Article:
Make it beautiful: You could simply spoon the citrus whipped cream over the cake and swirl it with the back of a spoon, but for an elegant look, I like to transfer the whipped cream to a pastry bag fitted with a St. Honoré tip. This triangle-cut piping tip is easy to work with and creates a truly unique look. Check out this hypnotizing video to see how easily you could turn your orange yogurt cake into a work of art!
1tsp5 ml finely grated orange zest (about 1/2 orange)
Orange segmentssee note
Baby basil or mint leaves
For the orange yogurt cake: Preheat oven to 350°F (175°C). Butter a 9-in (23-cm) springform pan. Dust with flour, then invert the pan and tap it to remove excess flour. Set aside. (See note for baking pan alternatives.)
In a mixing bowl, sift the flour, baking powder, and salt together; whisk to combine. In a second mixing bowl, combine the sugar and orange zest; rub the two together using the back of a spoon or the tip of your fingers to thoroughly infuse the orange flavor into the sugar. Add the yogurt, oil, orange juice, and vanilla; whisk to combine. Add the eggs, one at a time, whisking well between each addition. Add the flour mixture and stir just to incorporate.
Pour the batter into the prepared baking pan. Bake for about 50 minutes, or until the cake is golden, set, and a toothpick inserted into the center comes out clean. Transfer to a wire rack and let cool completely.
For the citrus whipped cream: In the bowl of a stand mixer fitted with the whisk attachment, or in a large mixing bowl if using a hand mixer, combine the cream, sugar, and zests. Beat until medium peaks form. (Chantilly cream is usually beaten until soft peaks form, but for the whipped cream to hold well for piping, it’s best to get a bit past that point. The cream should hold well when you create a peak, but ever-so-slightly droop at the top. Make sure not to overbeat the whipped cream.) Cover and refrigerate until service.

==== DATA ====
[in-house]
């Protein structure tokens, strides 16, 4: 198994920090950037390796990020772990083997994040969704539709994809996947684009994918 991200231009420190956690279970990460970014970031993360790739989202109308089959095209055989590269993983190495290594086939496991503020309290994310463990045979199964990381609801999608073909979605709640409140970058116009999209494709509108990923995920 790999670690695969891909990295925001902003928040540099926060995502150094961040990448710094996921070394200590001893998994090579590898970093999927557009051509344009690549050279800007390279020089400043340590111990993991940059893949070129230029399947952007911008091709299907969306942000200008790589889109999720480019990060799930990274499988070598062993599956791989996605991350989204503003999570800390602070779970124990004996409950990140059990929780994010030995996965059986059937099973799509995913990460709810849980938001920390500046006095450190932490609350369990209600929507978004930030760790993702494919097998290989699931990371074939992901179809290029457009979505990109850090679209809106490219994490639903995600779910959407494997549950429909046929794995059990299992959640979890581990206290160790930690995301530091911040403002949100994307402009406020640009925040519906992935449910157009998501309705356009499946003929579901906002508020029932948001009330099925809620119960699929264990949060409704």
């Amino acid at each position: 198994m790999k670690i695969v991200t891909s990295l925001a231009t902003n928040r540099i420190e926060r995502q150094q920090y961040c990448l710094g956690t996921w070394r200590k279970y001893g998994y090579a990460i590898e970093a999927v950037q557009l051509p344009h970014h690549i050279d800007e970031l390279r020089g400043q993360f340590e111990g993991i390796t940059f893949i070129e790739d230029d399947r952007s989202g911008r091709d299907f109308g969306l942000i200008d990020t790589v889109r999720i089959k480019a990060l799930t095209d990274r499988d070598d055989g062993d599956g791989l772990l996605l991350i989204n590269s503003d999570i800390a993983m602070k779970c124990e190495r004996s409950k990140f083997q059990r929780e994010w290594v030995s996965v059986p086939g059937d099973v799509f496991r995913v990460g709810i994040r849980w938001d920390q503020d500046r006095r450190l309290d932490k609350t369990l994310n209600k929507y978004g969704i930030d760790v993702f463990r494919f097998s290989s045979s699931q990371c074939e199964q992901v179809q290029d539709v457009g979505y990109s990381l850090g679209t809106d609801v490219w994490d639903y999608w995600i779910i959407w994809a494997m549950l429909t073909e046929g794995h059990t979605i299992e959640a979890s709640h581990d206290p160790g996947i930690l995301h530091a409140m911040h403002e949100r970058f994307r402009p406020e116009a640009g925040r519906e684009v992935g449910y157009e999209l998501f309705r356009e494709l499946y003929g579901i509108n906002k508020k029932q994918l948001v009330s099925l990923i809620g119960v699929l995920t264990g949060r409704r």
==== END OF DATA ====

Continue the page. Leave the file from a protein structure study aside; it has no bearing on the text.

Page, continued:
To serve the orange yogurt cake: Run a sharp knife along the outside of the cake, then unmold. Set the cake on a serving platter or a cake stand. If desired, transfer the citrus whipped cream to a piping bag fitted with a large St. Honoré tip. Pipe the citrus whipped cream in curly patterns over the top of the cake. Alternatively, spoon the citrus whipped cream over the cake. Decorate with orange segments, pomegranate seeds, and basil leaves.
STORAGE: You can refrigerate the naked orange yogurt cake in a cake keeper or an airtight container for up to 2 days, or freeze it tightly wrapped in plastic wrap for up to 1 month. Thaw overnight, then bring back to room temperature at least 1 hour before garnishing with the citrus whipped cream and toppings.
To use different baking pans: This orange yogurt cake would usually be made in a 9-in (23-cm) springform pan, but you can also use an angel food cake pan to create a festive ring cake, a muffin pan, to make individual cakes, or a square baking pan for a more casual shape. Whatever pan you use, always make sure to generously butter and lightly flour it so you’ll be able to unmold the cake easily. (Refer to the instructions in the recipe above.) Also make sure to adjust the baking time according to the pan size you choose.
How to make orange segments: First, peel the fruit with a knife: cut off both the top and bottom of the fruit. Stand the fruit on either of the flat ends. Run a very sharp paring knife along the fruit from top to bottom, removing the skin and pith, leaving the flesh bare. Rotate the fruit and repeat. To collect segments, take the peeled fruit in one hand, and run a sharp knife alongside the membranes, leaving entirely bare pieces of fruit behind. You should make sure to do this over a bowl and squeeze the remaining membrane to catch all dripping juices. You can use the juice in this recipe, or save it for your next smoothie or cocktail.